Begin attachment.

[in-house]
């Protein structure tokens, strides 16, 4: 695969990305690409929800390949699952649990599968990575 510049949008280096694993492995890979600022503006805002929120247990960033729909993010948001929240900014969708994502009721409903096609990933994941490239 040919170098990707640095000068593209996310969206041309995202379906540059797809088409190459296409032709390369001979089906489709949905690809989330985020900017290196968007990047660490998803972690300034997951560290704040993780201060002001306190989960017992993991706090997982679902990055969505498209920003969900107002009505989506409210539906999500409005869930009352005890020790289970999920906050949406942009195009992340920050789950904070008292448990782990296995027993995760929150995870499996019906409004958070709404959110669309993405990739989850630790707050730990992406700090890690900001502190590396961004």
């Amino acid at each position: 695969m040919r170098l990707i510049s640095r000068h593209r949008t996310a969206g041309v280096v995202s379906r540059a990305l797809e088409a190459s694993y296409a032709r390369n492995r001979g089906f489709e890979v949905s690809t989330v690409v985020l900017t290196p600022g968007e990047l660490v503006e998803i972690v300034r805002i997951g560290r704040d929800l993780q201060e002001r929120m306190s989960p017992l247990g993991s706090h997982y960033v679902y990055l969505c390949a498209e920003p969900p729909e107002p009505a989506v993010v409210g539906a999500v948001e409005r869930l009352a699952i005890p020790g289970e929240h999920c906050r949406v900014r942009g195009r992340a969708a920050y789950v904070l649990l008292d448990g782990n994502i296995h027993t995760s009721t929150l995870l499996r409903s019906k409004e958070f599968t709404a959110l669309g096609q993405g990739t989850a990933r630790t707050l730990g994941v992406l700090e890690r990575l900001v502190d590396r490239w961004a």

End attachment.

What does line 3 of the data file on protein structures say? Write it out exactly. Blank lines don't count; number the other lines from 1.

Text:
């Amino acid at each position: 695969m040919r170098l990707i510049s640095r000068h593209r949008t996310a969206g041309v280096v995202s379906r540059a990305l797809e088409a190459s694993y296409a032709r390369n492995r001979g089906f489709e890979v949905s690809t989330v690409v985020l900017t290196p600022g968007e990047l660490v503006e998803i972690v300034r805002i997951g560290r704040d929800l993780q201060e002001r929120m306190s989960p017992l247990g993991s706090h997982y960033v679902y990055l969505c390949a498209e920003p969900p729909e107002p009505a989506v993010v409210g539906a999500v948001e409005r869930l009352a699952i005890p020790g289970e929240h999920c906050r949406v900014r942009g195009r992340a969708a920050y789950v904070l649990l008292d448990g782990n994502i296995h027993t995760s009721t929150l995870l499996r409903s019906k409004e958070f599968t709404a959110l669309g096609q993405g990739t989850a990933r630790t707050l730990g994941v992406l700090e890690r990575l900001v502190d590396r490239w961004a």